Problem Reframing: Focus on Addressing Causes, Not Just Treating Symptoms

I used to live in a community where the management put rat traps in some corners outside the buildings to prevent rats from entering residents’ homes. These traps contained bait and mechanisms that prevented rats from escaping once they entered.

Did these traps work?

Rats reproduce at an alarming rate, and while traps can catch a few, can they capture all the remaining rats? Moreover, the community was surrounded by land, and rats could continue to dig holes into residents’ yards and sneak into their homes when people weren’t paying attention.

The answer is no, they didn’t work.

What I found interesting was why the community chose to use rat traps as a solution at that time.

I guess the reason is that when people think about rats, they naturally ask, “How can I catch rats?” or even “How can I catch rats so they don’t enter my home?”

Trying to answer this question, rat trapping comes to mind. Traditional rat traps kill rats instantly, which is quite disgusting. So, why not opt for something more advanced that leaves no trace of the dead rat?

However, as a resident, I don’t want to see dead rats, and I don’t want to see live rats in the community or my home – I care about having a rat-free environment. To solve this problem, there are several methods:

  • If the interior and surroundings of the house are clean and sanitary, rats won’t be interested in the area. Put leftover food in the refrigerator promptly; clean up any food debris from dishes and floors; close lids tightly on items with strong smells, like toothpaste and face cream.
  • If the house’s walls and structure are intact and without cracks, the chances of rats entering are reduced. Close doors when entering or leaving the house; when opening windows, make sure to put screens in place; if there are plants outside, move them away from doors and windows to prevent rats and insects from climbing in.
  • If you notice signs of rats inside or outside the house, find effective rat traps. Once you’ve caught a rat, contact pest control professionals to handle the rat’s body.

Community management can take these approaches, reminding each household to prevent rats and improving the cleanliness of public facilities. This should be much more effective than merely placing a few rat traps.

By simply changing the question from “How can I catch rats better?” to “How can I have a rat-free environment?”, the thought process is broadened and is no longer limited to catching rats. The rephrased question is based on residents’ fundamental desires, making the solution more targeted to the root problem.


I first learned about reframing a problem from the book “Creative Confidence.” This book was co-authored by David Kelly, the founder of the well-known design firm IDEO, and his brother and partner, Tom Kelly.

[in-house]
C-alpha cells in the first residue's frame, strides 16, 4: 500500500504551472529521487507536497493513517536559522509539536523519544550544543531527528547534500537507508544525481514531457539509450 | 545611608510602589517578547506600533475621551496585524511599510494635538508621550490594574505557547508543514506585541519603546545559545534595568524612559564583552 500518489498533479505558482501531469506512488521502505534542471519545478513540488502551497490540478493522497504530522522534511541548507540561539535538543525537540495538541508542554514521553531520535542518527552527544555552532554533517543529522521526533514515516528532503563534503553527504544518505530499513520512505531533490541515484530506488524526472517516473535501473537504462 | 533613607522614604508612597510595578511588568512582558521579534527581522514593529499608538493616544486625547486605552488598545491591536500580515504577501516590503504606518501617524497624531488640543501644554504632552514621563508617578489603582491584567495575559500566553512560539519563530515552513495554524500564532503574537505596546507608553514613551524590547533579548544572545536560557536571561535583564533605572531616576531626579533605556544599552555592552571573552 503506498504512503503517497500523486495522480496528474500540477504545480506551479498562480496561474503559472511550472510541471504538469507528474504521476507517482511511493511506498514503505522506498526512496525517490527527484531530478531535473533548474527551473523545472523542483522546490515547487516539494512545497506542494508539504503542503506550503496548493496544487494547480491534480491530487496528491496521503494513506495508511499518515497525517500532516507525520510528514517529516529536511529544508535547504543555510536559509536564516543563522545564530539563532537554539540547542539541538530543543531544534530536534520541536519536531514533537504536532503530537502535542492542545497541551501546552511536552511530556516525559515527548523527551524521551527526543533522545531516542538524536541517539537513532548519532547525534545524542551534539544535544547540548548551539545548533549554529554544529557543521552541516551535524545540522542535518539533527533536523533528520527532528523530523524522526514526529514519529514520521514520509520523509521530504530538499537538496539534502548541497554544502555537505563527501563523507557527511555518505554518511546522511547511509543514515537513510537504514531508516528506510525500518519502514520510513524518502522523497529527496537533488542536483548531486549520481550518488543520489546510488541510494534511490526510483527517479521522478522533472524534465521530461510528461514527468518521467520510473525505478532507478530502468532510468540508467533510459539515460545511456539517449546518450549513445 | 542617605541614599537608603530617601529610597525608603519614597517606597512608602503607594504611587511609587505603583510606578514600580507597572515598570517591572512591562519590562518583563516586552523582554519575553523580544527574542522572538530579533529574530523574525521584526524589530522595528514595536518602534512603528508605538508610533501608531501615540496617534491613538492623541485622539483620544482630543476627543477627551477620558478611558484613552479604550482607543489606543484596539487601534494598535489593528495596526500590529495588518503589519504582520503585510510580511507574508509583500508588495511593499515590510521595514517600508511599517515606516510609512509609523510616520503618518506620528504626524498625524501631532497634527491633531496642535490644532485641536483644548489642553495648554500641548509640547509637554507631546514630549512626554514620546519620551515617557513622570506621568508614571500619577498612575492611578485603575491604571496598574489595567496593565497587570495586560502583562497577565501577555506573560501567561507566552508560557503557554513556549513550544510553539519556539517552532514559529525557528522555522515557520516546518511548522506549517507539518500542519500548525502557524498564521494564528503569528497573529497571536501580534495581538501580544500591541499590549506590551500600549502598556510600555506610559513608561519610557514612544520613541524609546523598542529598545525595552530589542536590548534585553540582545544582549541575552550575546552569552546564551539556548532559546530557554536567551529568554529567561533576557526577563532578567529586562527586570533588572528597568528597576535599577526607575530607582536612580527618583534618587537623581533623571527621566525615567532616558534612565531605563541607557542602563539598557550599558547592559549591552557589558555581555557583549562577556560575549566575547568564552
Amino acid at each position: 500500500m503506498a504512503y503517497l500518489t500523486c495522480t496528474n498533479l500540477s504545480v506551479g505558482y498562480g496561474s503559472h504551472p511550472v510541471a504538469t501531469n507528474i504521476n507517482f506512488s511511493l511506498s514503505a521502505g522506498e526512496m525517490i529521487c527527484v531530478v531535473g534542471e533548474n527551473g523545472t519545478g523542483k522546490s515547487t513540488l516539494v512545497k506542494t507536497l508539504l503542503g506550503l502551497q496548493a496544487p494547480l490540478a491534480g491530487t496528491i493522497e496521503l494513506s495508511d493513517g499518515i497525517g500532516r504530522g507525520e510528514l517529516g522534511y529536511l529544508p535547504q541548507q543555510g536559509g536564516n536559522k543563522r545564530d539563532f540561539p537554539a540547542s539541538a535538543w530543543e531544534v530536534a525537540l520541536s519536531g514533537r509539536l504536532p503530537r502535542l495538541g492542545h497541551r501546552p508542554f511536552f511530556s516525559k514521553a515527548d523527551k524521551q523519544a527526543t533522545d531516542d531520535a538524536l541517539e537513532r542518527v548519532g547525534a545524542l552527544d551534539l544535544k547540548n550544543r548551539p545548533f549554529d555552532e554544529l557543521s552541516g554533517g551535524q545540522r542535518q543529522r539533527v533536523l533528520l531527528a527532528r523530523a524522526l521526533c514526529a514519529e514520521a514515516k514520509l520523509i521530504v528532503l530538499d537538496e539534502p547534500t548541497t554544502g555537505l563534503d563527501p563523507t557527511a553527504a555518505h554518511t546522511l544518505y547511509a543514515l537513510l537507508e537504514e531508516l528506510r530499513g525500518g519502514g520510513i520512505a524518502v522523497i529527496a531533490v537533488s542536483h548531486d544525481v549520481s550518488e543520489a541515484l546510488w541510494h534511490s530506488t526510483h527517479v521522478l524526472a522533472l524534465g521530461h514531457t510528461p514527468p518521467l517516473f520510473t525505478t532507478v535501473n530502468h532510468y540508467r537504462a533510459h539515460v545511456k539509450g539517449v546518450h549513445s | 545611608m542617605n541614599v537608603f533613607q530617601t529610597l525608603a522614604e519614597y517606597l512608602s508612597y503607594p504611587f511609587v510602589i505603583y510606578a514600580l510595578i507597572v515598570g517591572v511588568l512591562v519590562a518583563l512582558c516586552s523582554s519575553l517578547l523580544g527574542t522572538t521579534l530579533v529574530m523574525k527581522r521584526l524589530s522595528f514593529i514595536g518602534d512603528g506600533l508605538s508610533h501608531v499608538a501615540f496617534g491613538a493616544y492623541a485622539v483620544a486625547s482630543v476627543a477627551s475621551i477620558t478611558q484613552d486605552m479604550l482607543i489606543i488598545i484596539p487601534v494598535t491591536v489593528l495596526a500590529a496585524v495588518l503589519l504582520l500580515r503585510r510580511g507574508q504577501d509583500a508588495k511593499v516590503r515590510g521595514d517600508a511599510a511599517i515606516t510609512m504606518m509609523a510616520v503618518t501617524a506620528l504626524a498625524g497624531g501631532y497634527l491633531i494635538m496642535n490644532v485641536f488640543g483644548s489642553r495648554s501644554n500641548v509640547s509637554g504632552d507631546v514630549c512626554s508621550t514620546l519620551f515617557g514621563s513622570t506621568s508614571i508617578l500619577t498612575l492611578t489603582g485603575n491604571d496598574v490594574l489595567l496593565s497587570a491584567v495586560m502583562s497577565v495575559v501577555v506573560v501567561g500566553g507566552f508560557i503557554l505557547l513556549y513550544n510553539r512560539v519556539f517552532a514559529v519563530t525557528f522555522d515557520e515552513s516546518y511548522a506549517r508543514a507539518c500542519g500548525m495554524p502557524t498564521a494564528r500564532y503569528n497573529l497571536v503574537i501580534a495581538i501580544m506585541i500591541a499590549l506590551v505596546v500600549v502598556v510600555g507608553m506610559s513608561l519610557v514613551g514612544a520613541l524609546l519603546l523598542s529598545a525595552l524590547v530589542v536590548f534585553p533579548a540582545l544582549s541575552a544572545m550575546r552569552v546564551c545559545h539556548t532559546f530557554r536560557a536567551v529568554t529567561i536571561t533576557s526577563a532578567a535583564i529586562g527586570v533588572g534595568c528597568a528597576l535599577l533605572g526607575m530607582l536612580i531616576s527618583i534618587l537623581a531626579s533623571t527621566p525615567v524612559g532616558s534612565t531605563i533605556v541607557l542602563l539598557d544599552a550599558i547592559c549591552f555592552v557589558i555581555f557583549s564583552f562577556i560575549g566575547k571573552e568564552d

The book provides a few tips to make reframed problems more human-centered, allowing for solutions that focus on people’s needs and offer better user experiences.

  1. To find the right problem, ask several “whys” and don’t settle for superficial answers. If the problem itself isn’t correct, it’s not worth solving. If you act hastily without understanding the problem, you may end up treating the symptoms rather than the root cause, which can be counterproductive. Eric Ries also mentioned the “Five Whys” method in his book “The Lean Startup” to get to the root of a problem.
  2. Look at the problem from a different perspective. If you’re a designer, consider what users care about instead of what you can design. If you’re a parent, imagine the problem from your child’s perspective.
  3. When a solution comes to mind, don’t rush to adopt it. Put it aside and think about other possible solutions. Discuss with others to gather diverse ideas. Then, evaluate these solutions and find the optimal one that addresses the root problem.

As a user experience designer for digital products, I often encounter situations where I need to reframe problems at work.

For example, when users provide feedback on a product, saying that there are too many clicks on a page and asking if they can be reduced, the wrong approach is to immediately change the page and reduce the number of clicks as much as possible.

Why is this approach wrong?

Users’ feedback is often based on their experiences, leading them to conclude that there are too many clicks.

If a designer simply forms a problem based on user feedback, like “How can we reduce the number of clicks on the page?” and then reduces the clicks, it may not only mask the real problem but also potentially worsen the user experience.

The right approach is to hold back and think first, understanding the motivations behind the user’s feedback. This way, you can determine the reason for the feedback, whether it’s due to unnecessary clicks, difficulty in finding desired information on the page, a requirement to input too much information, or some other reason.

Only by understanding the root cause can you reframe the problem “How can we reduce the number of clicks on the page?” to the real one. Then, you can explore various solutions for that problem and choose the best one.

Check out my write-up in Chinese 《视觉笔记 • 重构问题,避免头痛医头、脚痛医脚》.

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